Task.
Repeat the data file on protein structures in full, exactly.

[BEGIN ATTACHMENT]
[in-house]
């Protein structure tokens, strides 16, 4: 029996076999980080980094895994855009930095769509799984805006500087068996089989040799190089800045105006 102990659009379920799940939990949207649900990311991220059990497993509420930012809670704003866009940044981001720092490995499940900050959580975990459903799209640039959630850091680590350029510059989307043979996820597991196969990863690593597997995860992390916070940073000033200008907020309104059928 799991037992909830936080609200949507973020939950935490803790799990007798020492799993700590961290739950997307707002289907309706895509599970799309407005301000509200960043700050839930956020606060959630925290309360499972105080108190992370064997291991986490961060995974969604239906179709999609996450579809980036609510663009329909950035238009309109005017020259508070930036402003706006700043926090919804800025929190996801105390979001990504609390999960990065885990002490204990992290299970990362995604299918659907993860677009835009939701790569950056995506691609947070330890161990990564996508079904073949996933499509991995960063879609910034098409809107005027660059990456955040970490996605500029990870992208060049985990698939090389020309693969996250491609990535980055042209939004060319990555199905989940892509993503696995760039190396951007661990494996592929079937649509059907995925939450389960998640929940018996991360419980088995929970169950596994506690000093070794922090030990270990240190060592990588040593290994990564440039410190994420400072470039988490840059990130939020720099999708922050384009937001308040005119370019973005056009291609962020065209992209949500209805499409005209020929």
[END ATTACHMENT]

[in-house]
């Protein structure tokens, strides 16, 4: 029996076999980080980094895994855009930095769509799984805006500087068996089989040799190089800045105006 102990659009379920799940939990949207649900990311991220059990497993509420930012809670704003866009940044981001720092490995499940900050959580975990459903799209640039959630850091680590350029510059989307043979996820597991196969990863690593597997995860992390916070940073000033200008907020309104059928 799991037992909830936080609200949507973020939950935490803790799990007798020492799993700590961290739950997307707002289907309706895509599970799309407005301000509200960043700050839930956020606060959630925290309360499972105080108190992370064997291991986490961060995974969604239906179709999609996450579809980036609510663009329909950035238009309109005017020259508070930036402003706006700043926090919804800025929190996801105390979001990504609390999960990065885990002490204990992290299970990362995604299918659907993860677009835009939701790569950056995506691609947070330890161990990564996508079904073949996933499509991995960063879609910034098409809107005027660059990456955040970490996605500029990870992208060049985990698939090389020309693969996250491609990535980055042209939004060319990555199905989940892509993503696995760039190396951007661990494996592929079937649509059907995925939450389960998640929940018996991360419980088995929970169950596994506690000093070794922090030990270990240190060592990588040593290994990564440039410190994420400072470039988490840059990130939020720099999708922050384009937001308040005119370019973005056009291609962020065209992209949500209805499409005209020929």